Google famously pulled out of China in 2010 following a data breach that it traced back to the Chinese government. It was the final straw as Google had already been irked by China's strict censorship laws. The explosion of cheap Android handsets in China changes the equation, though. Now The Information reports that Google is set to come back to China with a special version of the Play Store and other Google services that will play nice with the Chinese government.
Over the last couple of years, both Barack Obama and Vladimir Putin have attracted worldwide criticism for the actions of their respective administrations - Obama for unwavering support of sweeping and unconstitutional surveillance of US citizens and allies, and Putin for "secretly" invading a neighboring country and killing a whole bunch of people. But you can say at least one thing in favor of them both: they haven't tapped into dimensions of eldritch power to raise a monstrous army of undead Soviet soldiers.
Not yet, anyway. I honestly wouldn't put it past Putin.
In Wrath of Obama, the latest magnum opus from developer Ankaar (of Fuhrer in LA fame), the leaders of the United States and Russia join forces to oppose Vladimir Lenin.
The US and EU have put in effect sanctions against the Crimea area of Ukraine following Russia's annexation of the peninsula, and now various tech companies are complying. Google has already started to block AdSense and AdWords in the region, reports TechCrunch, and it plans to cut off Google Play services starting on February 1st.
Google's actions follow the likes of Apple, PayPal, and Valve (which has opted to turn off Steam in Crimea altogether). When Google cuts off access to Google Play services, this will apply to both paid and free provisions, but the company will continue to provide access to web-based services such as search, Gmail, and Maps.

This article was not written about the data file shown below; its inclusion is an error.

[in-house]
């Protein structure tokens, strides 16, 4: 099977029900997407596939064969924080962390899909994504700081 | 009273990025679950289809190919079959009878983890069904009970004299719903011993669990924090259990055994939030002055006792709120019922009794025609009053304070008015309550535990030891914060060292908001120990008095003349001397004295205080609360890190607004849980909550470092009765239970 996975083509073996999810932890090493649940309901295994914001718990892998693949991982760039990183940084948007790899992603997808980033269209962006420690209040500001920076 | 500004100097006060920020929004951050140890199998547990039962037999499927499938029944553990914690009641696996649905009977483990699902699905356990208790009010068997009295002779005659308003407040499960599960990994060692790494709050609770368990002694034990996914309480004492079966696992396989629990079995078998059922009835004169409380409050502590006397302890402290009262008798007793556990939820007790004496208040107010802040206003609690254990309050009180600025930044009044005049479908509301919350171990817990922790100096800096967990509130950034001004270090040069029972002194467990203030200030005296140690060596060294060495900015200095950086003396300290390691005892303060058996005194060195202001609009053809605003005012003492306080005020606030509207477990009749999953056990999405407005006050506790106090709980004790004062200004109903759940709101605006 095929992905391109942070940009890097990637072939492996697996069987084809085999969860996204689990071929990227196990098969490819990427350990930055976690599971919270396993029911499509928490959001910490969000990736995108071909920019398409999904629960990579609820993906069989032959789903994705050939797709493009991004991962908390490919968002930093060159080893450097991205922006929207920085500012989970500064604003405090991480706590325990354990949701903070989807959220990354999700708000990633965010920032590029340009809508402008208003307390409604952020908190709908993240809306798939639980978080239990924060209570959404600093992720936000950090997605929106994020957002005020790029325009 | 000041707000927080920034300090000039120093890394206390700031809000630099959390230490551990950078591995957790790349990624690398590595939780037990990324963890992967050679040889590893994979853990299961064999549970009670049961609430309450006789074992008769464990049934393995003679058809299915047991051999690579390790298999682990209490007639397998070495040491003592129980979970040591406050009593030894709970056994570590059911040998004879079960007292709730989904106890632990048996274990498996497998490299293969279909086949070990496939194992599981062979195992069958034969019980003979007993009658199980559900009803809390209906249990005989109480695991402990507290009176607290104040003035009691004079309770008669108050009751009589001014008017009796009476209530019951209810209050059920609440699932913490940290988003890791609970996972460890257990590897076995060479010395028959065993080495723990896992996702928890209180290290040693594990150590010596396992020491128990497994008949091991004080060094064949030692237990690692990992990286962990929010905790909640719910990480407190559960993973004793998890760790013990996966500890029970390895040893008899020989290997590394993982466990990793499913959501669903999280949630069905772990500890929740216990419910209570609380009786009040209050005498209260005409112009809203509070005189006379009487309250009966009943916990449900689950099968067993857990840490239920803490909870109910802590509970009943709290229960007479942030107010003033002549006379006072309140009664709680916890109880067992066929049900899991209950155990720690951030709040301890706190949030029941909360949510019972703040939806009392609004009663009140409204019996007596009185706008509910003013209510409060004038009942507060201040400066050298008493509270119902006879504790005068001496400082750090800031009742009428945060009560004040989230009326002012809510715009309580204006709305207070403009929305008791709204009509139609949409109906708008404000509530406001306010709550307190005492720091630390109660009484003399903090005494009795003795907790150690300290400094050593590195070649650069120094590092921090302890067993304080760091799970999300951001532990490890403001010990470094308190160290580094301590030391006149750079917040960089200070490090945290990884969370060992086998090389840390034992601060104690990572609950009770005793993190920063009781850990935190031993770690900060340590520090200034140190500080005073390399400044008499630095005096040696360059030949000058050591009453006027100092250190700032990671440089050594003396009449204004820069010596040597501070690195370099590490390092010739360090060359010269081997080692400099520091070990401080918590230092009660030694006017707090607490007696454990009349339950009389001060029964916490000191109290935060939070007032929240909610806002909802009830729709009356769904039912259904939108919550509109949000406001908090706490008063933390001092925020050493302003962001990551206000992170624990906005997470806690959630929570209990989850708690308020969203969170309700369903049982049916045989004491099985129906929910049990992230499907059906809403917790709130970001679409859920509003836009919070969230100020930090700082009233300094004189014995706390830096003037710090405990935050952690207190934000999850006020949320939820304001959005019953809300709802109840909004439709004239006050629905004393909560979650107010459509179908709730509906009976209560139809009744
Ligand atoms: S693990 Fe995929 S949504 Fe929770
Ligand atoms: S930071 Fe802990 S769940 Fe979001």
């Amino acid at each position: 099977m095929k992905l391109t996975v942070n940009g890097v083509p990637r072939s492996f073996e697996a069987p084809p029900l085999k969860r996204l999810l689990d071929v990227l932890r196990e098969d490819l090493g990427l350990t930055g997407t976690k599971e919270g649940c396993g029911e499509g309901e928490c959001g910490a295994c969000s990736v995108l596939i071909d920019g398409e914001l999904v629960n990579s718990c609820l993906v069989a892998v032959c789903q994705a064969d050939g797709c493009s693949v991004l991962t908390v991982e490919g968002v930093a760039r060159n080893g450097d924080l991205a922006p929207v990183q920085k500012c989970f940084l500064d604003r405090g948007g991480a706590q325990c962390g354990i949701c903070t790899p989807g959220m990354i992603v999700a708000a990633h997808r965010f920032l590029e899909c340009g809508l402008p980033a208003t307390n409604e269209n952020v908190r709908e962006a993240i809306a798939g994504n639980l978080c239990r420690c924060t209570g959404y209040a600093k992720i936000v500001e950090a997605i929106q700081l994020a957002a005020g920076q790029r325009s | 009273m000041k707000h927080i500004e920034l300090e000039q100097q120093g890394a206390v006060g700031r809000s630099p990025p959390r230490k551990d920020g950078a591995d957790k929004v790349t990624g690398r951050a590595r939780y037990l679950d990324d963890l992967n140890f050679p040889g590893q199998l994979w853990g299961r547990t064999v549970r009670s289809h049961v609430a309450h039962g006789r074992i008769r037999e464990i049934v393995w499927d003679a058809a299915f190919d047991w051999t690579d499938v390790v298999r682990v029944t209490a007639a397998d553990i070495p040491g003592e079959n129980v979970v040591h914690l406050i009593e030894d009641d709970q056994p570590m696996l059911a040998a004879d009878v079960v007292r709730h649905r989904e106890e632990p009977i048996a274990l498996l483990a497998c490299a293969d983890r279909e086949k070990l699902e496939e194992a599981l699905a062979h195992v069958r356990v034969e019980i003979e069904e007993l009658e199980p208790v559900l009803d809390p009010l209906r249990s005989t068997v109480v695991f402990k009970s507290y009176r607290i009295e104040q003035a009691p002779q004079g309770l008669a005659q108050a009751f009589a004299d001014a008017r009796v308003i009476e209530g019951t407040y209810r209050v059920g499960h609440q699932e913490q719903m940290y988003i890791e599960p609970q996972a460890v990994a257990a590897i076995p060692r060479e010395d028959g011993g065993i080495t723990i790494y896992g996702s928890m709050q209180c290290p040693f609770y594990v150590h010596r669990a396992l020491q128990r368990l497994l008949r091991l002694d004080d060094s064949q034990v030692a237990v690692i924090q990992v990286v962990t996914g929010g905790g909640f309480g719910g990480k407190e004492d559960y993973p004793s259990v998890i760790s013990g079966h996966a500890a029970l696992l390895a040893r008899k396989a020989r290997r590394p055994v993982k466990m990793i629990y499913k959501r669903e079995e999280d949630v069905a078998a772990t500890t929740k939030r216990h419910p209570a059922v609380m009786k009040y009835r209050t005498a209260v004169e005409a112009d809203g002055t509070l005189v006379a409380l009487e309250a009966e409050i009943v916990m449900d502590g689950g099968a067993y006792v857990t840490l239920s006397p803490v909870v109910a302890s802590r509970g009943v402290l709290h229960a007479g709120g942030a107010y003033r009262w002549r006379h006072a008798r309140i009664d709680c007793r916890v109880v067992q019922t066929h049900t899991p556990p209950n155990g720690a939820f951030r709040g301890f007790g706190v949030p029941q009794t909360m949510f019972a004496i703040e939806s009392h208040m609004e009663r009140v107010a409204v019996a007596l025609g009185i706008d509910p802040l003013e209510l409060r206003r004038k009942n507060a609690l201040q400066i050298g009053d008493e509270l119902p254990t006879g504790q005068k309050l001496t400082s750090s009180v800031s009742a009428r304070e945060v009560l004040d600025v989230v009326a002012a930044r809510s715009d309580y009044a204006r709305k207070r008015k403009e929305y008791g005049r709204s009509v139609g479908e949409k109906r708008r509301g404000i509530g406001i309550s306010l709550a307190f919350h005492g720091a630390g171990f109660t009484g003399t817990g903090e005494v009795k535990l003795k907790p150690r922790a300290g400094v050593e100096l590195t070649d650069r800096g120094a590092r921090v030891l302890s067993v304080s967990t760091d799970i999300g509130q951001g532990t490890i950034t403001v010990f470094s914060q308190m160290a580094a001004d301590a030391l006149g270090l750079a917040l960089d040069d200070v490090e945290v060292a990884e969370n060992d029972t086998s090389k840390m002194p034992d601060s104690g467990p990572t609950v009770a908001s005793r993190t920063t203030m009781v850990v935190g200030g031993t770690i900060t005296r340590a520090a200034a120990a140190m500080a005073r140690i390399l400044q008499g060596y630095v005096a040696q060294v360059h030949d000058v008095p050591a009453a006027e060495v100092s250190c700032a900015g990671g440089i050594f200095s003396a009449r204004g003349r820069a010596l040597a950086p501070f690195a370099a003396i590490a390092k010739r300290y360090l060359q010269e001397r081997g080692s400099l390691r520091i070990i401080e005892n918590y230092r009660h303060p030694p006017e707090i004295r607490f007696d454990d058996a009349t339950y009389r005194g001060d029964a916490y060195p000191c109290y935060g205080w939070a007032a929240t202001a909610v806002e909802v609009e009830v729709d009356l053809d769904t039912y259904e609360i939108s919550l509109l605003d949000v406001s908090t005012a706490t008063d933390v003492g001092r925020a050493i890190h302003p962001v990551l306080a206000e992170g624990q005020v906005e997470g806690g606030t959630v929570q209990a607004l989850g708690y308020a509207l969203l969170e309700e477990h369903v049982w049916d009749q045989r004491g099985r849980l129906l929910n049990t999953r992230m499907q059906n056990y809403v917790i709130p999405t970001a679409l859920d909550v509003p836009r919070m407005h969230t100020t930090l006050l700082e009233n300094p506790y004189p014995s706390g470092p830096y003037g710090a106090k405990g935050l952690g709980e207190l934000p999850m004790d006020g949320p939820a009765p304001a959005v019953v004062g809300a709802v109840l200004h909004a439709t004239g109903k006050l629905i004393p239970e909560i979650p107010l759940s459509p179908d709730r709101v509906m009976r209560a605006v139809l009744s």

Not long after British Prime Minister David Cameron did the same, President Obama said Friday that he opposes encryption methods that are inaccessible to law enforcement. Rather naively, he advocated that the technology should still exist, but with methods of access for approved entities like police and preferred spy agencies. This is his first clear issue stance on the matter, though it is not necessarily out of step with his previous actions and statements.
Of course, cybersecurity experts collectively groaned at the President's suggestion of strong encryption that is only accessible to authorities. Taking for granted that law enforcement can be trusted - and, of course, Edward Snowden and countless others have shown us it cannot - there are a host of problems.
If you keep up with American politics, live with someone who does, or work in a place that keeps the television glued to whichever cable news network best fits the politics of the company, then you've probably heard that the federal government shut its doors today. This is the direct result of our politicians failing to cooperate long enough to pass a budget, and now many federal employees have been made to take forced unpaid vacation time. Since the Federal Communications Commission is a federal department, it's now limited to performing only those tasks that are necessary for the preservation of life and property.
Hey, did you guys know there's an election coming soon? I know, it's been a pretty low-profile thing, but it's true. Of course, we want to be a well-informed electorate, right? One source of information that should probably be watched to achieve that goal is the White House. Today, the administration of the most powerful office in the country revealed a newly-designed app that will allow mobile users to watch live presidential events, search its stable of blog posts, videos, and press releases, and in a forward-thinking move, makes all this content available on tablets.
In a rather surprising move from the political arena as a whole (though not unheard of, given the current President's affinity for modern technology), the White House app is actually extremely well designed.
If you're a politics junkie and not reading Politico, then you're doing it wrong. Politico is the go-to source for all the political news you can eat, and now it's available for Android tablets.
The app not only features the top-notch journalistic acumen that you've become accustomed to reading on Politico, but also a clean layout, intuitive interface, and easy-to-read text, thanks to user-definable size. It also support four different types of push notifications (which can also be disabled): breaking news, app tips, general alerts, and new app features; so you'll know the latest as soon as it hits the scene.